This mayor often uses the word “recruit.” What exactly does he mean by that, I wonder? Is his city offering financial incentives of some sort?

    Job growth is important, but by no means is it the best or most moral metric for a government. Government is not business, nor should it be. To the extent that a government is taxing one group of citizens to financially benefit another, or playing games with taxes to subsidize or waive taxes for one group while retaining a higher tax burden an other, than the government is corrupt and has exceed its proper bounds. 

    So it’s interesting to note the mayor repeatedly referring to “recruiting.” Does he mean that he’s going around to each company and asking them if they’d be interested in opening shop in that town? If so, awesome! But if he’s playing fast and loose with the taxes his government confiscates from individuals, then he is in the wrong — even if he’s helping to create jobs along the way.

    • alex_lawrence

      Connor – I’m glad you took the time to come over here and comment.  Thank you.

      Regarding two parts of it, specifically:

      1 – Might I suggest that you use the words “in my opinion” or something of the like once in awhile.  I know it isn’t your style, but if you read your comment above, it makes it sound like you are stating facts, which maybe you are, but maybe you aren’t.  Just a thought.

      2 – More importantly (although I just listed it second here), you and I have a fundamental disagreement here.  I personally don’t think that government recruiting businesses using tax dollars or otherwise as PART (not all) of an incentive is either immoral nor corrupt.  I do agree that it should not be the driving force.  Creating a great place to live/work while indeed “going around to each company and asking them if they’d be interested in opening shop” are the main factors.  I don’t know for sure, but I think Mayor Godfrey has spent a lot of time doing both.  If not, he should.  However, I don’t mind him and others doing that and offering tax incentives.  

      Finally, I love your use of the word ‘confiscate’.  I’ve never heard that before when referring to taxes. LOL.

      We need to meet in person sometime and have some reasoned discourse over this subject and others.  I’m not trying to incent a comment crazed blog post here, but I did want to respond since you took the time to come here and do the same.  So let’s meet up sometime, dude.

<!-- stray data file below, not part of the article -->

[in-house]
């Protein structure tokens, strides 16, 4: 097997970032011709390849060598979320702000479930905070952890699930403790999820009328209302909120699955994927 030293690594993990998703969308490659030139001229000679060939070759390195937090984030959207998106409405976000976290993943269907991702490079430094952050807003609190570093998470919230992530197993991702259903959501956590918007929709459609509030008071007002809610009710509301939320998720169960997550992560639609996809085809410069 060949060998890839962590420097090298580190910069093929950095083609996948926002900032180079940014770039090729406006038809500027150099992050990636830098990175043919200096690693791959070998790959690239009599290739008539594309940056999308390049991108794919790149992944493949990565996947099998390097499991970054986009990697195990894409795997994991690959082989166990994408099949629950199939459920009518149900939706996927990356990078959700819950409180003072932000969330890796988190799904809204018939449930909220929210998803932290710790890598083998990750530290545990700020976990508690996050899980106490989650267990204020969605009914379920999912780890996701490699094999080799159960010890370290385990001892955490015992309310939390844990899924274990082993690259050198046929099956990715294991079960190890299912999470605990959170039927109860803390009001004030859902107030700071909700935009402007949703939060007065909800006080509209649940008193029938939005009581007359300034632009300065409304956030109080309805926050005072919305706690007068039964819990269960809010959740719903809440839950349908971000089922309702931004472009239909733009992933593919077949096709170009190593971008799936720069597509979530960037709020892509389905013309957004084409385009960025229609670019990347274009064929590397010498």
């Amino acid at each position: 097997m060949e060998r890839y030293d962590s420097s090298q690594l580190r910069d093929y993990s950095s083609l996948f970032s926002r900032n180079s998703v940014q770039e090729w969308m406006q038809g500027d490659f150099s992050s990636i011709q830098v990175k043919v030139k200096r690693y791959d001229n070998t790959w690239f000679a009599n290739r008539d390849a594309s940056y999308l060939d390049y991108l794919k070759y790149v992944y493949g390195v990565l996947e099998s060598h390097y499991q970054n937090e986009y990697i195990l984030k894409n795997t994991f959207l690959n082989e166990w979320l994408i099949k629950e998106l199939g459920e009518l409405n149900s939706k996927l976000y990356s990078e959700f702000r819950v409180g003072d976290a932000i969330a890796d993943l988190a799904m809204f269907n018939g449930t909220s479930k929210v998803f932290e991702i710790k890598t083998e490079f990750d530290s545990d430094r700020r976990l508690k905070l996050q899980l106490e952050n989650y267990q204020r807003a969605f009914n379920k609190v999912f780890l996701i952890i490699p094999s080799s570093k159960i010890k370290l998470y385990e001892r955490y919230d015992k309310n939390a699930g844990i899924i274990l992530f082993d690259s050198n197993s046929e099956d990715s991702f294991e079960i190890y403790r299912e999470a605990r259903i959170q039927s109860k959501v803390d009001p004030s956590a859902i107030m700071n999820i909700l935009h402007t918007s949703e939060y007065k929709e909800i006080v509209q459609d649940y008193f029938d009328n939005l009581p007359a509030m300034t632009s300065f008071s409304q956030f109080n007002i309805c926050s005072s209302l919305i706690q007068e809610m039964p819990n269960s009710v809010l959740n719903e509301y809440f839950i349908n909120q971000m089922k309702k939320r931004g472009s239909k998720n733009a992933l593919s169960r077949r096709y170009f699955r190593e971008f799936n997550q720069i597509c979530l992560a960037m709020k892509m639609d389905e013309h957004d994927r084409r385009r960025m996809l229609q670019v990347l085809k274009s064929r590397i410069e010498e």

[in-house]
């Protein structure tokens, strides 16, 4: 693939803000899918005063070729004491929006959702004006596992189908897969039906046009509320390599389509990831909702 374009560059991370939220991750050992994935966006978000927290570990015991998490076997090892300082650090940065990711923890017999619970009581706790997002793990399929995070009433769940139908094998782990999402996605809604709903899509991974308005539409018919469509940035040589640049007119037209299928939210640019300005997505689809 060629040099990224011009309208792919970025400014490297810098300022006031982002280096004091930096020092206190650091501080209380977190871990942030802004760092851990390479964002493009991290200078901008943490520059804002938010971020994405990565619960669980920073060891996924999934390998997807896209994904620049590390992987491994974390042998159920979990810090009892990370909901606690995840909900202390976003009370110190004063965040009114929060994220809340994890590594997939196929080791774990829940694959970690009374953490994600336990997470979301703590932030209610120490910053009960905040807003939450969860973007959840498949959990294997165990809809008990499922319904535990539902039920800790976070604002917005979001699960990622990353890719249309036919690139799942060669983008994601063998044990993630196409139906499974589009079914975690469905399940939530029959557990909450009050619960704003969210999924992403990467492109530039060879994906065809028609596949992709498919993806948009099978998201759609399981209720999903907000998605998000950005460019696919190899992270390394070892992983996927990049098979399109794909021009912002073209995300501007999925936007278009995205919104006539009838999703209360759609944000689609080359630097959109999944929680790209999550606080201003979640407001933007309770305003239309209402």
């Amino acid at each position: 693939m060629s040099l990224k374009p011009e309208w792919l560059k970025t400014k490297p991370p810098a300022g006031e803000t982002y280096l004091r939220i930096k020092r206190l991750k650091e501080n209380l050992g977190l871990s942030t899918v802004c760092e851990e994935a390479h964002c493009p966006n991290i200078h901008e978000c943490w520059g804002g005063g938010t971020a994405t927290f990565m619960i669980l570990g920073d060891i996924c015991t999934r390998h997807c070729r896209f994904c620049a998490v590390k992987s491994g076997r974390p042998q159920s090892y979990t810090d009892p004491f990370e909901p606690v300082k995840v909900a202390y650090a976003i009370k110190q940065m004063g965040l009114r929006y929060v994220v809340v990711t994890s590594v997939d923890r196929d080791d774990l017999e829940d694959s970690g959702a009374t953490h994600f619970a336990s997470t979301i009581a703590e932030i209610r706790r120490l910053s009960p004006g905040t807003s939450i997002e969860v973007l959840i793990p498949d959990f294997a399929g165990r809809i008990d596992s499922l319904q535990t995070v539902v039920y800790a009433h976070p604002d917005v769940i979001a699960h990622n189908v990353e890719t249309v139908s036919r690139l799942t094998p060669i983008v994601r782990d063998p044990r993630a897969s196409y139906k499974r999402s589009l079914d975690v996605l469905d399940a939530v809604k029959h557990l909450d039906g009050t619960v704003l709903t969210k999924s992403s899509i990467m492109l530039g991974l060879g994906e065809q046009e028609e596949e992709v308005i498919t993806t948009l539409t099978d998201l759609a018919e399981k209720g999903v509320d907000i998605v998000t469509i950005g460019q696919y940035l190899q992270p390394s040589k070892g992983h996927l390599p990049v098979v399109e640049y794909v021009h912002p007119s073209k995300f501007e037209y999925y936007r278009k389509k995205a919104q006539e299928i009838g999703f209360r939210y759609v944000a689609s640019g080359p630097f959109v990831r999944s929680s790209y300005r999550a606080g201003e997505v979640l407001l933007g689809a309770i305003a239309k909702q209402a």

• Nearly all of the jobs that Mayor Godfrey claims credit for “recruiting” have been in redevelopment districts. That means that any new property tax goes to the city’s redevelopment agency rather than to the various taxing entities (school district, county, city general fund, etc.). The city’s redevelopment agency, in turn, uses that money to provide incentives to the businesses moving into the areas. The specific incentives vary in each case but can involve subsidized land purchase, subsidized leases, or city-funded parking or other improvements.

      Proponents of this “tax increment financing” argue that without these incentives, the businesses would not come and the property would never be improved. Hence, the taxing entities aren’t really losing anything and no harm is done. Besides, other cities are offering similar incentives so any city that wants to compete for the business must do likewise.

      Opponents of tax increment financing argue that many of the businesses that benefit from from it would often come anyway, and in some cases they’re merely relocating from not very far away. So the taxing entities really are losing, especially in a city like Ogden where a large fraction of the commercial real estate is now within redevelopment districts.

      But it’s hard to argue with the reality that other cities are doing it. California recently solved that problem (mostly) by abolishing redevelopment districts state-wide. I predict that Utah will eventually do the same, but I’m not predicting when.

  • I enjoyed this article very much. The guest post from Mayor Godfrey was an excellent idea. 

    Hearing about an important effort like this, in one of the key player’s own words provides, for the 99.9% of us who won’t be mayors and won’t have this task, a glimpse of what he was up against and what he did to make it happen in spite of it.

    I’m sure there are a few lessons that may be drawn from his experiences as well. One of these, for me, is attempting to recruit tech companies because other cities have had success doing so – and failing, re-focusing on the outdoor industry and succeeding, and only then seeing tech companies begin to move in. This tells me something about staying with my own areas of strength rather than an area where others may be having great success and that may be hot, but where I don’t particularly stand out.